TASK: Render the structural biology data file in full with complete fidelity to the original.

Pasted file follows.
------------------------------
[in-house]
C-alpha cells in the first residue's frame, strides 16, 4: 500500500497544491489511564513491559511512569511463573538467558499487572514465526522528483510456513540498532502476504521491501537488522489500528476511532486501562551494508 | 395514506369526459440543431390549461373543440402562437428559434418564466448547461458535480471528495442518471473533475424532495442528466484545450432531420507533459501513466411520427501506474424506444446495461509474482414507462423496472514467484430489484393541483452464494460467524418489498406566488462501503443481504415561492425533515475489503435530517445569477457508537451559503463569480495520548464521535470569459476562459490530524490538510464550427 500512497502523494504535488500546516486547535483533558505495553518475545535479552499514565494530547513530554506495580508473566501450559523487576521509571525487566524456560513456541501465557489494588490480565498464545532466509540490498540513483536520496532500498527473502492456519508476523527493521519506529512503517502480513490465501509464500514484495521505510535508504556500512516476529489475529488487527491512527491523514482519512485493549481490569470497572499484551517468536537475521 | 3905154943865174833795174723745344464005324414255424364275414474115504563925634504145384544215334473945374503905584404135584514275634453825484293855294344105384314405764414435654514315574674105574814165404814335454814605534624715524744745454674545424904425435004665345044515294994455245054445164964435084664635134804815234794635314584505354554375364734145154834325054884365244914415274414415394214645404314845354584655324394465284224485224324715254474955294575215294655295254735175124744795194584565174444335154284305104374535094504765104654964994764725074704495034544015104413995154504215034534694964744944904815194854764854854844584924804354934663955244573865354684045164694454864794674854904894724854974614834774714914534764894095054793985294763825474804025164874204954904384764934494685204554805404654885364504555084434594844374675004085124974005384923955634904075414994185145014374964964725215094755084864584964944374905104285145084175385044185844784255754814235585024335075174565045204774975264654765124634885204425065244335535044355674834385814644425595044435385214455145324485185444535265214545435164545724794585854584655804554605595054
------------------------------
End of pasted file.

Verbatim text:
[in-house]
C-alpha cells in the first residue's frame, strides 16, 4: 500500500497544491489511564513491559511512569511463573538467558499487572514465526522528483510456513540498532502476504521491501537488522489500528476511532486501562551494508 | 395514506369526459440543431390549461373543440402562437428559434418564466448547461458535480471528495442518471473533475424532495442528466484545450432531420507533459501513466411520427501506474424506444446495461509474482414507462423496472514467484430489484393541483452464494460467524418489498406566488462501503443481504415561492425533515475489503435530517445569477457508537451559503463569480495520548464521535470569459476562459490530524490538510464550427 500512497502523494504535488500546516486547535483533558505495553518475545535479552499514565494530547513530554506495580508473566501450559523487576521509571525487566524456560513456541501465557489494588490480565498464545532466509540490498540513483536520496532500498527473502492456519508476523527493521519506529512503517502480513490465501509464500514484495521505510535508504556500512516476529489475529488487527491512527491523514482519512485493549481490569470497572499484551517468536537475521 | 3905154943865174833795174723745344464005324414255424364275414474115504563925634504145384544215334473945374503905584404135584514275634453825484293855294344105384314405764414435654514315574674105574814165404814335454814605534624715524744745454674545424904425435004665345044515294994455245054445164964435084664635134804815234794635314584505354554375364734145154834325054884365244914415274414415394214645404314845354584655324394465284224485224324715254474955294575215294655295254735175124744795194584565174444335154284305104374535094504765104654964994764725074704495034544015104413995154504215034534694964744944904815194854764854854844584924804354934663955244573865354684045164694454864794674854904894724854974614834774714914534764894095054793985294763825474804025164874204954904384764934494685204554805404654885364504555084434594844374675004085124974005384923955634904075414994185145014374964964725215094755084864584964944374905104285145084175385044185844784255754814235585024335075174565045204774975264654765124634885204425065244335535044355674834385814644425595044435385214455145324485185444535265214545435164545724794585854584655804554605595054